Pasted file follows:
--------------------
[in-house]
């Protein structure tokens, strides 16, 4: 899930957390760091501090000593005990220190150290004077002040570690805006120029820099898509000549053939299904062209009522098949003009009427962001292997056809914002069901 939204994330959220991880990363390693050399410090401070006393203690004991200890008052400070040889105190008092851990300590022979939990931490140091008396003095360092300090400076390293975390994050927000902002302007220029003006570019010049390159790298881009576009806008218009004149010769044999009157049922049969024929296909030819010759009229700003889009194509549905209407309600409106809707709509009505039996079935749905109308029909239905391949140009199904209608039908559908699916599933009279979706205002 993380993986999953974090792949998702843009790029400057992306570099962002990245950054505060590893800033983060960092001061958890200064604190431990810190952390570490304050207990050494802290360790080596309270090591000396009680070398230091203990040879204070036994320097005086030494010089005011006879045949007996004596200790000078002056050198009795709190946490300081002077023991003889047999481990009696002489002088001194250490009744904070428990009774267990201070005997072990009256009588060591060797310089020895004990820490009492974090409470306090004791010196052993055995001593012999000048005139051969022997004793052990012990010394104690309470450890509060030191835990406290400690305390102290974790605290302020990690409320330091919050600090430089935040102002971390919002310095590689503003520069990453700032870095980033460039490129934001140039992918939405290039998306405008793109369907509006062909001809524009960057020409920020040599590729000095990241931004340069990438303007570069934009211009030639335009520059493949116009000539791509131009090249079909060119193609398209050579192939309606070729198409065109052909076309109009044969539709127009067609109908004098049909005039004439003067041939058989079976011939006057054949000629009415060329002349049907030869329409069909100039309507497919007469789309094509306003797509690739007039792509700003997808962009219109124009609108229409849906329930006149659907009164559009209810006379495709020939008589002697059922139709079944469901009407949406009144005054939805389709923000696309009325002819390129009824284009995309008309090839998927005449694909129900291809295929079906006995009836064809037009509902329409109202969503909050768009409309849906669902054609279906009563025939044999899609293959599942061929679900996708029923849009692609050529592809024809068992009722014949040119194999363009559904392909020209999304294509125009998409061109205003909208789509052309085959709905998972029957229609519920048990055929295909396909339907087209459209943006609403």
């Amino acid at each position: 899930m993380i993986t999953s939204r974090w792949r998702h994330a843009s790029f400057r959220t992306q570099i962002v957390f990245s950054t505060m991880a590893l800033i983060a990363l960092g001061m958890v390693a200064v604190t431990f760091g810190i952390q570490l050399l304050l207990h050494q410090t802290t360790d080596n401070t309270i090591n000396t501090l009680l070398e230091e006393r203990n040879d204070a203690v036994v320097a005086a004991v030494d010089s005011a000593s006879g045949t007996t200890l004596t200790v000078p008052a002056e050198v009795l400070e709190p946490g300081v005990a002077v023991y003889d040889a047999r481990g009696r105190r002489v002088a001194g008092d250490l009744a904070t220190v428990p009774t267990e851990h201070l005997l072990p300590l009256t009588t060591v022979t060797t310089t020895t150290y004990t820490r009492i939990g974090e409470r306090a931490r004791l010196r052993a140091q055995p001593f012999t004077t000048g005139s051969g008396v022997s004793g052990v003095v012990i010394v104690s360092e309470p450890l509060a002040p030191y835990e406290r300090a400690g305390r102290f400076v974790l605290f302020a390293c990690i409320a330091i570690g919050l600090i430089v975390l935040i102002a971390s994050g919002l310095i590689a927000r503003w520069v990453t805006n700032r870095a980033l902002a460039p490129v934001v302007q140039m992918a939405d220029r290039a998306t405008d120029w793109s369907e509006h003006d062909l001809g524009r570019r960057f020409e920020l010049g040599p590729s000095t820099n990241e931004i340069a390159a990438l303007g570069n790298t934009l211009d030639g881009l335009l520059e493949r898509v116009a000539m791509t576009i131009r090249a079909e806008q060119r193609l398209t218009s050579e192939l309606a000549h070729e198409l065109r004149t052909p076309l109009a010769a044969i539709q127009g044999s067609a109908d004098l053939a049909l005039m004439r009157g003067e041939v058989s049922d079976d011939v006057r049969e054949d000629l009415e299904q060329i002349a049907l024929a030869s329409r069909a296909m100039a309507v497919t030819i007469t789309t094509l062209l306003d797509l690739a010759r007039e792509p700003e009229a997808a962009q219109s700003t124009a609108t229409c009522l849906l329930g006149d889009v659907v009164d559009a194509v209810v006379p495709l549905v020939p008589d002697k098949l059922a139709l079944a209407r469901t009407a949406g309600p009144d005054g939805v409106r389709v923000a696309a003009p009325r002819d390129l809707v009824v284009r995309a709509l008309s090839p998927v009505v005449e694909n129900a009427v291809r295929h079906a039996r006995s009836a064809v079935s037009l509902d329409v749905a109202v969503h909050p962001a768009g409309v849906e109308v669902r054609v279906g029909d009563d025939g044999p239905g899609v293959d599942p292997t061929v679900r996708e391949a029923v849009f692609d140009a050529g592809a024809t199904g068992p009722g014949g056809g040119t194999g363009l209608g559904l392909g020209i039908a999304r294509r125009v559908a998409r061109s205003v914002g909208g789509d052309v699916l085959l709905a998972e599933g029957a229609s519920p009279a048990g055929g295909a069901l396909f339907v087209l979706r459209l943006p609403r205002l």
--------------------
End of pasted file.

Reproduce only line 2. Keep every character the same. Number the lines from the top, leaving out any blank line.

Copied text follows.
């Protein structure tokens, strides 16, 4: 899930957390760091501090000593005990220190150290004077002040570690805006120029820099898509000549053939299904062209009522098949003009009427962001292997056809914002069901 939204994330959220991880990363390693050399410090401070006393203690004991200890008052400070040889105190008092851990300590022979939990931490140091008396003095360092300090400076390293975390994050927000902002302007220029003006570019010049390159790298881009576009806008218009004149010769044999009157049922049969024929296909030819010759009229700003889009194509549905209407309600409106809707709509009505039996079935749905109308029909239905391949140009199904209608039908559908699916599933009279979706205002 993380993986999953974090792949998702843009790029400057992306570099962002990245950054505060590893800033983060960092001061958890200064604190431990810190952390570490304050207990050494802290360790080596309270090591000396009680070398230091203990040879204070036994320097005086030494010089005011006879045949007996004596200790000078002056050198009795709190946490300081002077023991003889047999481990009696002489002088001194250490009744904070428990009774267990201070005997072990009256009588060591060797310089020895004990820490009492974090409470306090004791010196052993055995001593012999000048005139051969022997004793052990012990010394104690309470450890509060030191835990406290400690305390102290974790605290302020990690409320330091919050600090430089935040102002971390919002310095590689503003520069990453700032870095980033460039490129934001140039992918939405290039998306405008793109369907509006062909001809524009960057020409920020040599590729000095990241931004340069990438303007570069934009211009030639335009520059493949116009000539791509131009090249079909060119193609398209050579192939309606070729198409065109052909076309109009044969539709127009067609109908004098049909005039004439003067041939058989079976011939006057054949000629009415060329002349049907030869329409069909100039309507497919007469789309094509306003797509690739007039792509700003997808962009219109124009609108229409849906329930006149659907009164559009209810006379495709020939008589002697059922139709079944469901009407949406009144005054939805389709923000696309009325002819390129009824284009995309008309090839998927005449694909129900291809295929079906006995009836064809037009509902329409109202969503909050768009409309849906669902054609279906009563025939044999899609293959599942061929679900996708029923849009692609050529592809024809068992009722014949040119194999363009559904392909020209999304294509125009998409061109205003909208789509052309085959709905998972029957229609519920048990055929295909396909339907087209459209943006609403």